The One You'll Have to Look For
Somewhere in this vast interweb, I have posted a short teaser for Black is the Color. It is actually not that hard to find. In fact, most of you will find it in 2.4 seconds, and, apparently, some of you already have. In any case, it's just a little widdle scene, but it has all four of the kids and doesn't reveal too-too much about the story. Maybe just enough to spark some intrigue? So, something I've been thinking about lately is that whole "write what you know" adage. It's become particularly relevant in recent months, as I've started gaining critique partners and I've been reading the fabulous books written by my Tenners friends. I was telling Anna the other night that I loved reading her latest story because I kept spotting all of these little Anna-isms. Different phrases she uses in conversation, her interests, her beliefs--you get the picture.
My younger brother (who is not exactly all that young at 20) read BiC at the same time the others did, and one of his comments was, "I loved how you worked in all of this family stuff." Some are deliberate decisions (I love stealing family names, for example, and using them as middle names, or using birth dates as access codes or assignment numbers), and some of it just evolved naturally and didn't strike me until I read through the draft again.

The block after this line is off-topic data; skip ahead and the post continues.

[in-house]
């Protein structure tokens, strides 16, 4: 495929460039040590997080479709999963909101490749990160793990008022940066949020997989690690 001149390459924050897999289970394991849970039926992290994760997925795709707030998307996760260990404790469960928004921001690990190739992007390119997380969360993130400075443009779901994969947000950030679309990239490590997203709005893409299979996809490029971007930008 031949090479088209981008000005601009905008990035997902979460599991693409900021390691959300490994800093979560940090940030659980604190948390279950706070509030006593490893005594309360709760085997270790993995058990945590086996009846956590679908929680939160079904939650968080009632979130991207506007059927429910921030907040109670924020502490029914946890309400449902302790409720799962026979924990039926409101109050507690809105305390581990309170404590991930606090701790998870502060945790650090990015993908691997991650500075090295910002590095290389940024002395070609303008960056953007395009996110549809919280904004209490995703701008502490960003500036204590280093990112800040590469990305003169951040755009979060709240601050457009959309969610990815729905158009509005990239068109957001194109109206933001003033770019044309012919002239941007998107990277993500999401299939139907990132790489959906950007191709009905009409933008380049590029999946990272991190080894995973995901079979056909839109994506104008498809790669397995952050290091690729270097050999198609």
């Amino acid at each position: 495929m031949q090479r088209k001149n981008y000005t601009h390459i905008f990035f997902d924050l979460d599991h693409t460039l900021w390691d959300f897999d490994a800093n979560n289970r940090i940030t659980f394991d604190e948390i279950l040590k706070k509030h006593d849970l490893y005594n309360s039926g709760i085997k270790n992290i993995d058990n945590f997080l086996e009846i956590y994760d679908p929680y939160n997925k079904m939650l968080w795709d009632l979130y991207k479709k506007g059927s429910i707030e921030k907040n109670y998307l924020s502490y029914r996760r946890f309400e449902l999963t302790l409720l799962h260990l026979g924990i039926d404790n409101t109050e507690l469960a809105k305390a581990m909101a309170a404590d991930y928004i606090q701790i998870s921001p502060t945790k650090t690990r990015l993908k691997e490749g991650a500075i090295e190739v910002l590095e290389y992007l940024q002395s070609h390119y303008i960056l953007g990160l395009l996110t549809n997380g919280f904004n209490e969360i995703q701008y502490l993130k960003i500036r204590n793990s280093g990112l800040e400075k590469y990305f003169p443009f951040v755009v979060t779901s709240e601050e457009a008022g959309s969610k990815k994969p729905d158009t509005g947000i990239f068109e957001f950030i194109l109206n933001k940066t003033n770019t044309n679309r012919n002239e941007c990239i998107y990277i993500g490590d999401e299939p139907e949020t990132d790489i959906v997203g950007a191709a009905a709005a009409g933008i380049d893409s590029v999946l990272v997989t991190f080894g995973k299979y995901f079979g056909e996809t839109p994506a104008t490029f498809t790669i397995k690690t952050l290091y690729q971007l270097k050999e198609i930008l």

The teaser scene, if you can find it, is an example of a deliberate wink to my family, specifically my dad. Way back when we were driving around Virginia/North Carolina/Maryland to look at colleges (gosh--was that really six years ago? Maybe even seven?), every single exit had either a Waffle House or a Cracker Barrel. Those were the only two culinary choices for--I want to say--80% of our drive.
How does your own life seep into your work? Or do you work hard to keep the two separate?